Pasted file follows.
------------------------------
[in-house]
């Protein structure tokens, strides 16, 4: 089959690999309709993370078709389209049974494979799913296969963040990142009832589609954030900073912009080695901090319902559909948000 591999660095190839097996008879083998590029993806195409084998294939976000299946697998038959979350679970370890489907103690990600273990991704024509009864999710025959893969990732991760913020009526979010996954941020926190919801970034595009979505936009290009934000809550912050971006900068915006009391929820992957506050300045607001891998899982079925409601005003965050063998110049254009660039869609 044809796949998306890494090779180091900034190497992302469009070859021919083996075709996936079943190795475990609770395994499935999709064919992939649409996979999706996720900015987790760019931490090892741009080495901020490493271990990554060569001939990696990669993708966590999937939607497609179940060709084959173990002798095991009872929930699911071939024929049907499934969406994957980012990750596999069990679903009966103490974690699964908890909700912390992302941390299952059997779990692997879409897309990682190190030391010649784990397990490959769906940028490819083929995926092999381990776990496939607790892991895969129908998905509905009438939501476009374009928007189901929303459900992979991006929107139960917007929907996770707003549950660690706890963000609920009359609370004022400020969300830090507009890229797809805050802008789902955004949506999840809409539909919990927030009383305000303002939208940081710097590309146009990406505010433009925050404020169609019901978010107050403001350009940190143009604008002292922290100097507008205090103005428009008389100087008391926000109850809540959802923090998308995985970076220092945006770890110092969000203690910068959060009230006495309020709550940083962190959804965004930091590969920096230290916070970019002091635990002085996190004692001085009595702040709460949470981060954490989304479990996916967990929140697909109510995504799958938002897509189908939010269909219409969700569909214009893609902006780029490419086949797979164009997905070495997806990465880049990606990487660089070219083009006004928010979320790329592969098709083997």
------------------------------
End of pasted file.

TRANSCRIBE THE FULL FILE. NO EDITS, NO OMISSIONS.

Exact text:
[in-house]
């Protein structure tokens, strides 16, 4: 089959690999309709993370078709389209049974494979799913296969963040990142009832589609954030900073912009080695901090319902559909948000 591999660095190839097996008879083998590029993806195409084998294939976000299946697998038959979350679970370890489907103690990600273990991704024509009864999710025959893969990732991760913020009526979010996954941020926190919801970034595009979505936009290009934000809550912050971006900068915006009391929820992957506050300045607001891998899982079925409601005003965050063998110049254009660039869609 044809796949998306890494090779180091900034190497992302469009070859021919083996075709996936079943190795475990609770395994499935999709064919992939649409996979999706996720900015987790760019931490090892741009080495901020490493271990990554060569001939990696990669993708966590999937939607497609179940060709084959173990002798095991009872929930699911071939024929049907499934969406994957980012990750596999069990679903009966103490974690699964908890909700912390992302941390299952059997779990692997879409897309990682190190030391010649784990397990490959769906940028490819083929995926092999381990776990496939607790892991895969129908998905509905009438939501476009374009928007189901929303459900992979991006929107139960917007929907996770707003549950660690706890963000609920009359609370004022400020969300830090507009890229797809805050802008789902955004949506999840809409539909919990927030009383305000303002939208940081710097590309146009990406505010433009925050404020169609019901978010107050403001350009940190143009604008002292922290100097507008205090103005428009008389100087008391926000109850809540959802923090998308995985970076220092945006770890110092969000203690910068959060009230006495309020709550940083962190959804965004930091590969920096230290916070970019002091635990002085996190004692001085009595702040709460949470981060954490989304479990996916967990929140697909109510995504799958938002897509189908939010269909219409969700569909214009893609902006780029490419086949797979164009997905070495997806990465880049990606990487660089070219083009006004928010979320790329592969098709083997």